October 25th, 2011
Botswana Beast: [post-factum editorial note: these were written intermittently on a GoogleDoc, in sections post- the release of Marvel's 2011 event Fear Itself, I think after issues 4, 6 and 7 were released unto the buying public.]
Right, son, I’mo get my fit-to-print pants on:
Where to start, oh, man; I guess you bought Fear Itself, I was surprised you did because you are a grown-up who buys [LOL interjection] grown-up comics, and you bought it because of how I described it to you at Kapow!? (How much punctuations should I put there? Feels like I should put more) Which was – I dunno – it was in April, so I guess just after the first issue? And I described it as “Final Crisis set in the Marvel Universe” which is… it’s not inaccurate, but, basically the lesson is never, ever listen to me.
Because it’s been – and I know some folk don’t think it inarguable that Final Crisis was a good comic, let alone a great one (I think “you are probably wrong” to these people, not necessarily on a permanent basis, just on that matter) – but it’s been a disaster, really, and at this point I kind of wish I’d sold you, or more importantly, myself, on “Age of Apocalypse set in the DC Universe” aka Flashpoint which has been… I don’t know, not good exactly? Momentous? They both have nice art, that is all I’m going to say on art. That is the Art Statement. Mainstream comics are not about art, they’re about commerce. The artists on Fear Itself and Flashpoint really did a good job – but it was the Marvel eds and Johns that built these.
It’s been so bad – whilst also offering glimmers of something that could have been really good, Marvel is my district, really, it always has been in comics, but it’s been so bad that I can feel my Zombie embers burn out as it progresses; I’ve fiended Marvel for a decade, which, whatever, bloggers don’t tend to do (“I’m not you, blogger. I’m not you.”) possibly because they are largely at some level involved in an industry which the company can and has run jackbooted over as it please. And I’m not: you’ll get purely sideline sniping here. So, yeah, I looked at September’s offerings from them and, assuming Mark Waid performs the first-time feat of maintaining my interest in a comic he’s writing past three issues, the art on these is really nice, I’ll get Daredevil, I’ll probably fork out £3.25 for DPMAX2, I’ll definitely get the Elektra:Assassin trade at some indeterminate point and that’s it. (It is necessary to discuss Marvel comics in transactional terms, always). Now, there may be other aspects at play here, I may have taken Alan Moore and his former friend Steve Bissette’s rejoinders to heart, it may be that I am envious of Matt Fraction*, it may be that, given I have a second imminent baby, probably [EDIT: yes] arrived by the time this sees printernet, I’ve decided to rationalise cutting back in all these ways, who knows what my Crowleyan Will hath wrought? But anyway, Fear Itself is coincident with my final days as a Marvel “fan”, it transpires. It’s complicated, I guess; but anyway, anyone who sez: Kirboycotters are all people who weren’t reading Marvel anyway – no, I am yr counterexample. But, you know, do what you like.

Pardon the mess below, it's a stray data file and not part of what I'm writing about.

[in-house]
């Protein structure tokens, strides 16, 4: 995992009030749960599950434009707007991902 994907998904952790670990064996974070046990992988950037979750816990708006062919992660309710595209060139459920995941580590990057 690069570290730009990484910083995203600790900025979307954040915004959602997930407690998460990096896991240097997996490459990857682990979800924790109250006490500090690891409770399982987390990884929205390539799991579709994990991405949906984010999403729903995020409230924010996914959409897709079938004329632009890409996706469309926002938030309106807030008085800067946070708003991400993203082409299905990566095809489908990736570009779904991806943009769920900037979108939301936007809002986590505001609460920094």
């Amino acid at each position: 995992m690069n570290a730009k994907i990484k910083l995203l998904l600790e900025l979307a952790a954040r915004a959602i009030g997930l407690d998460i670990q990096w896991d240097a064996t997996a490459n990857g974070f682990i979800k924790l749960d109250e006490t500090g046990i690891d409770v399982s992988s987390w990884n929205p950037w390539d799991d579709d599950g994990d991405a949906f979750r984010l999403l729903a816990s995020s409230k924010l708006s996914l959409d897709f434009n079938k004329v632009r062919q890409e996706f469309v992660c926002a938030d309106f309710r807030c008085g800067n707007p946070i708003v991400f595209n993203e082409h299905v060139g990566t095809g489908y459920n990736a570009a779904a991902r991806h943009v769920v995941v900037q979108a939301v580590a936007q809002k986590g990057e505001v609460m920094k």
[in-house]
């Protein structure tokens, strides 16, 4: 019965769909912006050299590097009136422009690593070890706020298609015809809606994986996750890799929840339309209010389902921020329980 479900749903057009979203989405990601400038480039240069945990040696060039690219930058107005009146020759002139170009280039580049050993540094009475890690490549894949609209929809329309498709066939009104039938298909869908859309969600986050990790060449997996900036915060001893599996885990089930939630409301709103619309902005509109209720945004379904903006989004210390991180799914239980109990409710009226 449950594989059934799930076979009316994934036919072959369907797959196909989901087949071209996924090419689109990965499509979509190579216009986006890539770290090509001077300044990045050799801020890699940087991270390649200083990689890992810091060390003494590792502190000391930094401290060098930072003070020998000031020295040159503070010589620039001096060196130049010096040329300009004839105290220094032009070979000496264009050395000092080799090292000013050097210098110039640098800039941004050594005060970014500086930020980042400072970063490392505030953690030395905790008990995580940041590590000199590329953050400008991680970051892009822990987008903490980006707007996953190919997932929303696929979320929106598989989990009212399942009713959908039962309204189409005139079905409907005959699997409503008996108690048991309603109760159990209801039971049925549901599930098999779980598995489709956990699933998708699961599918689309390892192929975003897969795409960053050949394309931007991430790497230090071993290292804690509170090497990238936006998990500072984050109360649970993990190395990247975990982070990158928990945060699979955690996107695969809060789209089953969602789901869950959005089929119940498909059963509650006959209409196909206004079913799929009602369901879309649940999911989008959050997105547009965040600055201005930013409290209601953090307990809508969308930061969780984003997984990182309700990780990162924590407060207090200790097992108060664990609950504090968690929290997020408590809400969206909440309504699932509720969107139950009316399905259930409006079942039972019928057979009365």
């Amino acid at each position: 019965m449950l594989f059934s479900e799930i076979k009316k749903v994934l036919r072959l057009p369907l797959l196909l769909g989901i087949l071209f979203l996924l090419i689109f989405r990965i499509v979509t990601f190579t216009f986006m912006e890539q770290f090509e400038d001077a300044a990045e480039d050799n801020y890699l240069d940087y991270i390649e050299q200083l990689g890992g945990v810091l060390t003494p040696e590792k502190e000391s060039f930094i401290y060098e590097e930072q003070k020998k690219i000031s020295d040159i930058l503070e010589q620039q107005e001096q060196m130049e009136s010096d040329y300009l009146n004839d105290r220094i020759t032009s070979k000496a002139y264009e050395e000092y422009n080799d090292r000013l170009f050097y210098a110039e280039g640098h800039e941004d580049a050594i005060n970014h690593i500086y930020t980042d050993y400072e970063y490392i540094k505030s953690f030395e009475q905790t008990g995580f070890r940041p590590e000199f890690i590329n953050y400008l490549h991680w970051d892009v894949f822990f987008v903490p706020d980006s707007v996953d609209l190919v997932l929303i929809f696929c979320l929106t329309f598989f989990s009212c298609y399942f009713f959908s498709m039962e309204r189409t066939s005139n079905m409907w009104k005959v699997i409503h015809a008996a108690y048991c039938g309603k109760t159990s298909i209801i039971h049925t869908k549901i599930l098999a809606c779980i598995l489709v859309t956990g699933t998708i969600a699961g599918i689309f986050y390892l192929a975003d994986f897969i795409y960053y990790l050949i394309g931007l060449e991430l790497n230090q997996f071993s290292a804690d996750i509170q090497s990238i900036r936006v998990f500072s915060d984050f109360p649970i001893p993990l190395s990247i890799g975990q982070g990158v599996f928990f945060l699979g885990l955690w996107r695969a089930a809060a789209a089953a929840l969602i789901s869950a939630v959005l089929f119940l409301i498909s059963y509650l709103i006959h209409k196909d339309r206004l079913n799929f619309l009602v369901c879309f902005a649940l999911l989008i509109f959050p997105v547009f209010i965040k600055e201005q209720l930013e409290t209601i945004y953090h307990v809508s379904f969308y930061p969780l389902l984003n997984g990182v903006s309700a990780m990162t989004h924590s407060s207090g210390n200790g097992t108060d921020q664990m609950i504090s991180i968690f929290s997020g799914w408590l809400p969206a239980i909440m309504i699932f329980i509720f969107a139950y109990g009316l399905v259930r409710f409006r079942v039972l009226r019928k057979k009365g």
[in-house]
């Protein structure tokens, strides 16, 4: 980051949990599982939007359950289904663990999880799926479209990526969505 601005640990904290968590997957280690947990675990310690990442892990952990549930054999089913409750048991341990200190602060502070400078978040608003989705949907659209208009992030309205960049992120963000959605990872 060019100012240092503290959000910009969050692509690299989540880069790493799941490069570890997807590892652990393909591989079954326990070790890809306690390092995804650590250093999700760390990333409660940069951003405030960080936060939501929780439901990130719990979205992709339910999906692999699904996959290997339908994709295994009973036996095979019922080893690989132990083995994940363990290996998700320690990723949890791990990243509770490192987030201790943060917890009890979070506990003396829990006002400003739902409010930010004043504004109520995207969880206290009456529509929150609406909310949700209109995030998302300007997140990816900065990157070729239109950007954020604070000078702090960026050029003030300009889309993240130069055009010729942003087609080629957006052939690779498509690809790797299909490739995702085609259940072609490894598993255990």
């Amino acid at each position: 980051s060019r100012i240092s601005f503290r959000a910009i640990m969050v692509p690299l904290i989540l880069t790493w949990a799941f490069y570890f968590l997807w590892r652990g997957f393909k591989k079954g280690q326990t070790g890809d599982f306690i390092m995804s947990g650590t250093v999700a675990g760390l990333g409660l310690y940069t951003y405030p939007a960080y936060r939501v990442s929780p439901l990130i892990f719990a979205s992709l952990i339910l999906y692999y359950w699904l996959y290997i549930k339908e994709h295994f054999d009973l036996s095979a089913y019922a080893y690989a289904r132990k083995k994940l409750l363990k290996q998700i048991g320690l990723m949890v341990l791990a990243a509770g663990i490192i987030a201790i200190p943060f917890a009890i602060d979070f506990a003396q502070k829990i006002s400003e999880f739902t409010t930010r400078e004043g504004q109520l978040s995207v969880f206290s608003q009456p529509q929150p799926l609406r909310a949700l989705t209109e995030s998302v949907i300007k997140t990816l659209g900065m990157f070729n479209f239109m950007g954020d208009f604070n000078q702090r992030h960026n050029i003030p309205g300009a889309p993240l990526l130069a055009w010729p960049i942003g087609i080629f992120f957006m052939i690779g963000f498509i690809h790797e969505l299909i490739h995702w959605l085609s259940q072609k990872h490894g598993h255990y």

April 29th, 2011
Special “Repeat after me fuck queen and country!” edition – UPDATED WITH A RIGHT ROYAL REWARD FOR ALL OUR LOYAL READERS!
It’s been a while since the Mindless did some linkblogging, but it’s a sunny Friday morning and I’ve been working away like a good little republican (Best not mention the fact that you’re taking a day off in lieu eh? - Ed), so here we go!
October 5th, 2010
UPDATE: PLOK’S ESSAY IS NOW FIXED!
Finally, here it is. The Prism is the first and possibly the last (but by no means the least) Mindless Zine, beautifully designed by our Dan White.
Sean Witzke on Casanova
Amypoodle, Bobsy and Zom on The League of Extraordinary Gentlemen: Century
Go Robo 4, a new strip by Dan White
David Allison on Brian Chppendale’s Ninja and Maggots
Andrew Hickey on comics and Christmas (that’s how late this little project is)
Plok on Kirby’s celestial dreams
The Satrap rogue reviews Kang
It’s a big file, 19 megabytes of non-stop, comics oriented, PDF action, but it’s worth it, because you’re worth it. Download from Mediafire here.
If you have any problems getting hold of the file let us know!
April 7th, 2008
The last comics I bought by Mark Millar were the quietly-released final issues of The Unfunnies. It ends **SPOILER** with an evil comic book creator literally writing himself into his own strip, free to rape and murder his characters as he sees fit, a life of fictive freedom being preferable to a life of reality on death row. It was an amusingly nasty take on Grant Morrison’s fond old hyperfictionsuit riff, but not one that added much to the idea. Or at least it didn’t until Kick-Ass 2, where it is revealed that at some point in the recent past Mark Millar evidently wrote himself into the Marvel universe, for real. As in, that’s where he actually lives now. How else to explain the contents of this issue, where realism apparently reigns supreme, but comes in the form of circumstances and psychologies that could only ever seem plausible to someone who really lives in funnybook land?